Storytelling Cont’d
    Studio Ghibli Storytelling
    "Ma" – Negative Space


    This episode was brought to you by @therubyrep of DevReps, LLC. To pledge your support and to join our awesome Slack community, visit patreon.com/greaterthancode


    To make a one-time donation so that we can continue to bring you more content and transcripts like this, please do so at paypal.me/devreps. You will also get an invitation to our Slack community this way as well.


    Transcript:


    CORALINE: Hello and welcome to Episode 240 of the Greater Than Code podcast. My name is Coraline Ada Ehmke. I'm very happy to be with you here today, and I'm also really happy to be here with my great friend, Jamey Hampton.


    JAMEY: Thanks, Coraline. I'm glad to be on the show with you, too, and I'm also here with my great friend, Jacob Stoebel.


    JACOB: Aw, hello, and I'm going to introduce our guest.


    Amelia Winger-Bearskin is an artist and technologist who creates playful work with XR, VR, AI, AR, AV, and other esoteric systems of story and code. Amelia is the founder and host of wampum.codes podcast and the stupidhackathon.com. She is a Senior Technical Training Specialist for Contentful and host of the Contentful + Algolia Developer Podcast DreamStacks. She is working on ethics-based dependencies for software development as a Mozilla Fellow embedded at the MIT Co-Creation Studio.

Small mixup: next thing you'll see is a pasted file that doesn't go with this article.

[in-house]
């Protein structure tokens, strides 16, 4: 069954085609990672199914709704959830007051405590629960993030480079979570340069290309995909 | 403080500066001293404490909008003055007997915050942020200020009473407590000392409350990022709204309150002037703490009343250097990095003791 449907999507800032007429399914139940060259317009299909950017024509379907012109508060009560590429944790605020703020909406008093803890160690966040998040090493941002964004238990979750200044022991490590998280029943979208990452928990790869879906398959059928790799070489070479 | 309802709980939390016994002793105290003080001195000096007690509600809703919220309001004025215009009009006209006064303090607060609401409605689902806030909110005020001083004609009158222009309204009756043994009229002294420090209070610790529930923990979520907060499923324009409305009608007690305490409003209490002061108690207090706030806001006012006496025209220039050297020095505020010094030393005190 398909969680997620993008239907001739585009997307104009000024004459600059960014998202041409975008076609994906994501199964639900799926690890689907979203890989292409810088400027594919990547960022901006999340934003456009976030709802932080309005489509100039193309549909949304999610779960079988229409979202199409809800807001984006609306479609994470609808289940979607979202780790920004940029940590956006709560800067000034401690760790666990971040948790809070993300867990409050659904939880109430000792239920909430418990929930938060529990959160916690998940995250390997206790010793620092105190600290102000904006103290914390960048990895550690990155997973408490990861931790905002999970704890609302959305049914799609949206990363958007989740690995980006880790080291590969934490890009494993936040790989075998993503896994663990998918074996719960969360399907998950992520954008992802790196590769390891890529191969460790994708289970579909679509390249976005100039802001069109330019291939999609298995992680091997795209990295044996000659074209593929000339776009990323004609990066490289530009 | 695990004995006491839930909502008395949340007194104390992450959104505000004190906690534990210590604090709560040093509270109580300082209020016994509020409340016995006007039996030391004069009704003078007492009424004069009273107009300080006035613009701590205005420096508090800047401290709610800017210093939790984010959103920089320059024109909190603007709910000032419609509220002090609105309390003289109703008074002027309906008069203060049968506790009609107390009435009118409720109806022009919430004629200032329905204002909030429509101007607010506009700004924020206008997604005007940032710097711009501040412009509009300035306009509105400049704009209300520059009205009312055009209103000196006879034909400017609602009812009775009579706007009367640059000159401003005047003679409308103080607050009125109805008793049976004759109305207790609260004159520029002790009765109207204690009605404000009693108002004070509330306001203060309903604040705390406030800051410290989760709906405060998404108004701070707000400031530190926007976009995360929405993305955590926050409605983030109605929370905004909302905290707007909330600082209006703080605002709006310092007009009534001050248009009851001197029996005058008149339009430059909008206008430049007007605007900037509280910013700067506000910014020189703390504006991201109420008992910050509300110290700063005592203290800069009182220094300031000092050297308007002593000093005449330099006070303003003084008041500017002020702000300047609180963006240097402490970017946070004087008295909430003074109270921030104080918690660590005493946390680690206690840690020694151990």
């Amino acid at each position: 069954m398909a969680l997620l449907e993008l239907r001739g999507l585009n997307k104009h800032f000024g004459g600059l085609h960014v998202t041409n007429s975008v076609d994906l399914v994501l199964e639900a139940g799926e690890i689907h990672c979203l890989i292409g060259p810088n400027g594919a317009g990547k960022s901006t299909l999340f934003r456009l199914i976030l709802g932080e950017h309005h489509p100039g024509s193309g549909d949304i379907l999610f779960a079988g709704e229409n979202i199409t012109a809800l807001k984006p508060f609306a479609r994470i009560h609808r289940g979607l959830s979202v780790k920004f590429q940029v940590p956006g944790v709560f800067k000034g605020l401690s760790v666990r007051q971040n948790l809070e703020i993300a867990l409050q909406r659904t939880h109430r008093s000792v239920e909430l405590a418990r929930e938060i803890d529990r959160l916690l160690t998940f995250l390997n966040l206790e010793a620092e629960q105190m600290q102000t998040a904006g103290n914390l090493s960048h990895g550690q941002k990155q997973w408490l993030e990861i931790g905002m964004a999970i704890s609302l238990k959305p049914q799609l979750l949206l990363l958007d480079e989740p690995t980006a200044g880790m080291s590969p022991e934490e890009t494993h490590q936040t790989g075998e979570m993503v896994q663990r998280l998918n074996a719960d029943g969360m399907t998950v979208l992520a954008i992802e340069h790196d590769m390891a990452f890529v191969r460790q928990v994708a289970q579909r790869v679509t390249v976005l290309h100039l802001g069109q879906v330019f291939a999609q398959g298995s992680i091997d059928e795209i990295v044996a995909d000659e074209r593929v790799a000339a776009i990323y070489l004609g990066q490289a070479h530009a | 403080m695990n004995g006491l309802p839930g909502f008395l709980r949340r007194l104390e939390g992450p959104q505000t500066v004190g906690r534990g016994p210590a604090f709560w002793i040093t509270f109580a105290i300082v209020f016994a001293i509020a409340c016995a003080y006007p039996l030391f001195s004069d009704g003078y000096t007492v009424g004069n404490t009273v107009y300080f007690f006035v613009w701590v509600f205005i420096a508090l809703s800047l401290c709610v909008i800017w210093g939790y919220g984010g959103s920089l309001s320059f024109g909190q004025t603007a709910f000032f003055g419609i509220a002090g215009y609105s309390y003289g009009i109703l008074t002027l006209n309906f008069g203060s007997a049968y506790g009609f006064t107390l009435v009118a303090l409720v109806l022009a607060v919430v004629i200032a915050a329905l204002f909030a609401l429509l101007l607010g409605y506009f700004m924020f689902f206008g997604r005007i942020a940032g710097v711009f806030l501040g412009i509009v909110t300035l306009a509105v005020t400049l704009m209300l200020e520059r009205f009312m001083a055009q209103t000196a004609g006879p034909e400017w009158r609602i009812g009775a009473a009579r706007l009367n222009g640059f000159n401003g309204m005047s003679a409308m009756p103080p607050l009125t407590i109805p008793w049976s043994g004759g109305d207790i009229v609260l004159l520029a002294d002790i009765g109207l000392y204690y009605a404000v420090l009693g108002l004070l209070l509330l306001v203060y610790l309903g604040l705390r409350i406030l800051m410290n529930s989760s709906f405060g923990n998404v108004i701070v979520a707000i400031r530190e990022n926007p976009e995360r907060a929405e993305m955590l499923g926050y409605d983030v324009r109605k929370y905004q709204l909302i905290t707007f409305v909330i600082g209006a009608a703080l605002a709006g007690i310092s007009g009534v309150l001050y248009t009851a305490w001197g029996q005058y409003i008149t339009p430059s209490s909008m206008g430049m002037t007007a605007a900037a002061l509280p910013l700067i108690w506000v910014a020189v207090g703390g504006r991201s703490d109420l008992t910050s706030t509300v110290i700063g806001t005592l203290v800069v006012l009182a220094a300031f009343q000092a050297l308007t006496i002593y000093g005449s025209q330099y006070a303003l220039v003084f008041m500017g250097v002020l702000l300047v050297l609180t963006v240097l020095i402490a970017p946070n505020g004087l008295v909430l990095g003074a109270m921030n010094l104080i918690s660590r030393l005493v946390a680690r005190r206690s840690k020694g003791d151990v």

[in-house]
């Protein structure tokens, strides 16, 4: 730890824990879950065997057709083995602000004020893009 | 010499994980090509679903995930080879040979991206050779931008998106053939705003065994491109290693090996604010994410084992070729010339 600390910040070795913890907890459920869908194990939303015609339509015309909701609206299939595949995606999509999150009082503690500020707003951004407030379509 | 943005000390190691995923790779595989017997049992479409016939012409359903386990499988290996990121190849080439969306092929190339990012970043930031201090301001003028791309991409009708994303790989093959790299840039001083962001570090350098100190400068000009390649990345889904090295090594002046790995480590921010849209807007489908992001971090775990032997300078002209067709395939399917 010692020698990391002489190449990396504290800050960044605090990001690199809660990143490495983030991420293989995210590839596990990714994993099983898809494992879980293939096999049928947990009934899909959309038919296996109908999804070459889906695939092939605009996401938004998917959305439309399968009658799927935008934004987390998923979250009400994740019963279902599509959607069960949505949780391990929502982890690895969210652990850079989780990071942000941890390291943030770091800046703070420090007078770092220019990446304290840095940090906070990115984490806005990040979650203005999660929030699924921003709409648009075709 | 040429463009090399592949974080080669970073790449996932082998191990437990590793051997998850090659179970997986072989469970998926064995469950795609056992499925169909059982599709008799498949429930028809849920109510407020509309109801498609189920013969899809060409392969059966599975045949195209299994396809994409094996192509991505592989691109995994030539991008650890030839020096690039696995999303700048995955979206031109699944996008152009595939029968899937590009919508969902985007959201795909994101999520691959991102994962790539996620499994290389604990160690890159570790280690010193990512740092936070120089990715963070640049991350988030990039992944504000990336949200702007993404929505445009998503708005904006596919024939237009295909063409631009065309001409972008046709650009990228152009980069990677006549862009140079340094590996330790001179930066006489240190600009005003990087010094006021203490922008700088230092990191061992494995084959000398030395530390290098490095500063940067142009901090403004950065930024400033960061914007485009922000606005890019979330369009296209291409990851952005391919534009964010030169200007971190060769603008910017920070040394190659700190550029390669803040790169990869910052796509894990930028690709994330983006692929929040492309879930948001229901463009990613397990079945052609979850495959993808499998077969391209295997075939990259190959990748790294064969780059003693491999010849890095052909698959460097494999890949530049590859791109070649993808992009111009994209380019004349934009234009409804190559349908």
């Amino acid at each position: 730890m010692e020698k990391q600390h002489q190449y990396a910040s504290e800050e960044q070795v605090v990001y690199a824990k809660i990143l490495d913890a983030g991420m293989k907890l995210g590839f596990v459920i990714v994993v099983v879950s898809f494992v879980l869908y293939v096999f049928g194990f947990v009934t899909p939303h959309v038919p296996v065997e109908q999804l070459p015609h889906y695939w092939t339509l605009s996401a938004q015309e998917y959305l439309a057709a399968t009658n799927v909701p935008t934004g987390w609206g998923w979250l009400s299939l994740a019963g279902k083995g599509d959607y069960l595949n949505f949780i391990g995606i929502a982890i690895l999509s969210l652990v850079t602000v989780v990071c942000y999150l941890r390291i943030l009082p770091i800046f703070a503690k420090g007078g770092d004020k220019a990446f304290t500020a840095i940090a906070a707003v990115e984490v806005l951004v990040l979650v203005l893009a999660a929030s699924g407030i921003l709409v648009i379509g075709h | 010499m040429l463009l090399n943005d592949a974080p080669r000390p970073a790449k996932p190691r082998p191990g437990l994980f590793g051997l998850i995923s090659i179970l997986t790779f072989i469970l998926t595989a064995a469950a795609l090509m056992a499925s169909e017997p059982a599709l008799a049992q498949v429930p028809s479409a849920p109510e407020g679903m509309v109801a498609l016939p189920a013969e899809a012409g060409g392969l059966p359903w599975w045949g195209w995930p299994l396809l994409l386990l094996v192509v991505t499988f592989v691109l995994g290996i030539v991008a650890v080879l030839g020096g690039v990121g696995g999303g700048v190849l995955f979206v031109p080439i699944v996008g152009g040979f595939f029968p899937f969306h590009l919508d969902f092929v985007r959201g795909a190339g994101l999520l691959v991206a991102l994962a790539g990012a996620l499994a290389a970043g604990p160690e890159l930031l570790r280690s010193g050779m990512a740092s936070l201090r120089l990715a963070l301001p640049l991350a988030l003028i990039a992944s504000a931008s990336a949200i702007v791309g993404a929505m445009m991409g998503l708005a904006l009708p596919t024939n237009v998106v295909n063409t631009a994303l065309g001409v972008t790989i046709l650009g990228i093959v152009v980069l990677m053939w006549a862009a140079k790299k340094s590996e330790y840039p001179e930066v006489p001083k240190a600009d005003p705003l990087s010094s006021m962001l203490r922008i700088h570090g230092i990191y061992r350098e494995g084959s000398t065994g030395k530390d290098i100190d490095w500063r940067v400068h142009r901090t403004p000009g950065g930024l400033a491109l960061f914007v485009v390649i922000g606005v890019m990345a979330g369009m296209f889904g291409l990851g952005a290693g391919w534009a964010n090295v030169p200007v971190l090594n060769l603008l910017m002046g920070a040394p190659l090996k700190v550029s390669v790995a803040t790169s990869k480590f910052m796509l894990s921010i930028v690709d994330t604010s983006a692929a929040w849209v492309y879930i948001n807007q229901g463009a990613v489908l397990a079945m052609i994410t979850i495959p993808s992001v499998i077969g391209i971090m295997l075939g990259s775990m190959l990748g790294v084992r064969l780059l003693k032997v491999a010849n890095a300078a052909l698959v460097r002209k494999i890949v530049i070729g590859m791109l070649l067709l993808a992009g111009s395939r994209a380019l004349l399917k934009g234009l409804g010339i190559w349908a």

Welcome to the podcast.


    AMELIA: Thank you so much! I'm so excited to be here. You all are some of my favorite people, so [laughs] excited to chat on record.


    CORALINE: And today's going to be very technical; we’re going to ask you some very technical questions about XR, VR, AI, AR, AV and…


    JAMEY: That's a lot of letters.


    CORALINE: SP, everything.


    AMELIA: [laughs] Yeah, we were at a function. Coding. Yeah, let's crack it. [laughs]


    CORALINE: Amelia, just on a personal level, I'm so happy to have you here. You and I have talked before, we're both involved in ethical source, and I’m such an admirer of your work. I'm so happy to have this conversation in public with you today.


    AMELIA: Oh, back at you, Coraline. I love ethical source and I've been so excited to join your team of rebels, exciting thinkers, and dreamers. So I'm really excited to be here with you and in community with you.